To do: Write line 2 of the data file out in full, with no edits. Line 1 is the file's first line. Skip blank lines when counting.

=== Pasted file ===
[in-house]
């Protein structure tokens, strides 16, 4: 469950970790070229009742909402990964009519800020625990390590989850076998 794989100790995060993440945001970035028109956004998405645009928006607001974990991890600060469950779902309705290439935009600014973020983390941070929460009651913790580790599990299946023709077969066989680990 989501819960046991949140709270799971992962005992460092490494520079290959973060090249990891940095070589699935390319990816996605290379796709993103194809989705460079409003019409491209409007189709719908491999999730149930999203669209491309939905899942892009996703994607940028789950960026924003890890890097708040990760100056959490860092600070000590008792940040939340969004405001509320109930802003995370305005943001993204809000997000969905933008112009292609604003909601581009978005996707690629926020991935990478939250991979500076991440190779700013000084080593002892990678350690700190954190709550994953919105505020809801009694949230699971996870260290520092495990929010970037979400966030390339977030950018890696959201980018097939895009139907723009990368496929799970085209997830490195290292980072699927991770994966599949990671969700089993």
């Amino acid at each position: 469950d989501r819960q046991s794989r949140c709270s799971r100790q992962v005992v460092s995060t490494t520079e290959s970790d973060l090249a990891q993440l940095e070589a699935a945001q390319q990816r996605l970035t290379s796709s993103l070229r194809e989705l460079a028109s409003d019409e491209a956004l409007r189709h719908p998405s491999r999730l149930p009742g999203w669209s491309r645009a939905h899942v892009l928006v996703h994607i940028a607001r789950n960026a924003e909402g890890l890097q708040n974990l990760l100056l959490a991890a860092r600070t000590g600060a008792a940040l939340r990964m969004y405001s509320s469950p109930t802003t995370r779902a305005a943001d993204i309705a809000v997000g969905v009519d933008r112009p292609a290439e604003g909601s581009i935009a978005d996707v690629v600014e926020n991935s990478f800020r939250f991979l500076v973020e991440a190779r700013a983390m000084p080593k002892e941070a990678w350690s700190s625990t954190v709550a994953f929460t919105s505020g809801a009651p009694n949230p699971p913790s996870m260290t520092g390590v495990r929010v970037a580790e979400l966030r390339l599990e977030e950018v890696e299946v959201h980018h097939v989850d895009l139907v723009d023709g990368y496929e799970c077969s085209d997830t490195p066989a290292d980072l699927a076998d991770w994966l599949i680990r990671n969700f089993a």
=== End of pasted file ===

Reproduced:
């Protein structure tokens, strides 16, 4: 469950970790070229009742909402990964009519800020625990390590989850076998 794989100790995060993440945001970035028109956004998405645009928006607001974990991890600060469950779902309705290439935009600014973020983390941070929460009651913790580790599990299946023709077969066989680990 989501819960046991949140709270799971992962005992460092490494520079290959973060090249990891940095070589699935390319990816996605290379796709993103194809989705460079409003019409491209409007189709719908491999999730149930999203669209491309939905899942892009996703994607940028789950960026924003890890890097708040990760100056959490860092600070000590008792940040939340969004405001509320109930802003995370305005943001993204809000997000969905933008112009292609604003909601581009978005996707690629926020991935990478939250991979500076991440190779700013000084080593002892990678350690700190954190709550994953919105505020809801009694949230699971996870260290520092495990929010970037979400966030390339977030950018890696959201980018097939895009139907723009990368496929799970085209997830490195290292980072699927991770994966599949990671969700089993």